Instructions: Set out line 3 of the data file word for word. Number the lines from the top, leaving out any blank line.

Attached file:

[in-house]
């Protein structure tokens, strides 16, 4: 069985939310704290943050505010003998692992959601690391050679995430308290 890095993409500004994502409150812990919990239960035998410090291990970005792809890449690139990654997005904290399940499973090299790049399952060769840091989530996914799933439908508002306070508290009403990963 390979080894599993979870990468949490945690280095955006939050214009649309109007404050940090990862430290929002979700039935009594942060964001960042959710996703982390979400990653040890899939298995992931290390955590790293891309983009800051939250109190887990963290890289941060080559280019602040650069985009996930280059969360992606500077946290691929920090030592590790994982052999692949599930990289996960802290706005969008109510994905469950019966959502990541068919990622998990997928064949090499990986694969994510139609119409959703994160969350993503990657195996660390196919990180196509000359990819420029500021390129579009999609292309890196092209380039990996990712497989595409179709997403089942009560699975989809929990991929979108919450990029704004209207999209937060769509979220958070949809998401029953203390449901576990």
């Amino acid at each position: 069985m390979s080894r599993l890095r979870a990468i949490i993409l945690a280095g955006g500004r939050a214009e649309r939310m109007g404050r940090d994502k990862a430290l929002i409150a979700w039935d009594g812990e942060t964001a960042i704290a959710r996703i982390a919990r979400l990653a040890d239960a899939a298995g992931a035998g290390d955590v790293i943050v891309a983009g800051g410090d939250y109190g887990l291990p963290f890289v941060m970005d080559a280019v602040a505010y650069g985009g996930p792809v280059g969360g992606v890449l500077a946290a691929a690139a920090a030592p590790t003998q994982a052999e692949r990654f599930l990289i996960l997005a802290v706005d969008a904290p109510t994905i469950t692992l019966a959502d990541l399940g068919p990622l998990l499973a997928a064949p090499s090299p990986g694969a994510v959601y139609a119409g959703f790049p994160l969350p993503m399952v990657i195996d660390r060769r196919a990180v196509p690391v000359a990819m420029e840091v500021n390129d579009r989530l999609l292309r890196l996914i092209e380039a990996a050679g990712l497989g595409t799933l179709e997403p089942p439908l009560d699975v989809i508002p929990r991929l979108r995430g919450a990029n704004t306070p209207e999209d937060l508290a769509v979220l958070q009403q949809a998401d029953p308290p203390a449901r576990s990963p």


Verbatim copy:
């Amino acid at each position: 069985m390979s080894r599993l890095r979870a990468i949490i993409l945690a280095g955006g500004r939050a214009e649309r939310m109007g404050r940090d994502k990862a430290l929002i409150a979700w039935d009594g812990e942060t964001a960042i704290a959710r996703i982390a919990r979400l990653a040890d239960a899939a298995g992931a035998g290390d955590v790293i943050v891309a983009g800051g410090d939250y109190g887990l291990p963290f890289v941060m970005d080559a280019v602040a505010y650069g985009g996930p792809v280059g969360g992606v890449l500077a946290a691929a690139a920090a030592p590790t003998q994982a052999e692949r990654f599930l990289i996960l997005a802290v706005d969008a904290p109510t994905i469950t692992l019966a959502d990541l399940g068919p990622l998990l499973a997928a064949p090499s090299p990986g694969a994510v959601y139609a119409g959703f790049p994160l969350p993503m399952v990657i195996d660390r060769r196919a990180v196509p690391v000359a990819m420029e840091v500021n390129d579009r989530l999609l292309r890196l996914i092209e380039a990996a050679g990712l497989g595409t799933l179709e997403p089942p439908l009560d699975v989809i508002p929990r991929l979108r995430g919450a990029n704004t306070p209207e999209d937060l508290a769509v979220l958070q009403q949809a998401d029953p308290p203390a449901r576990s990963p």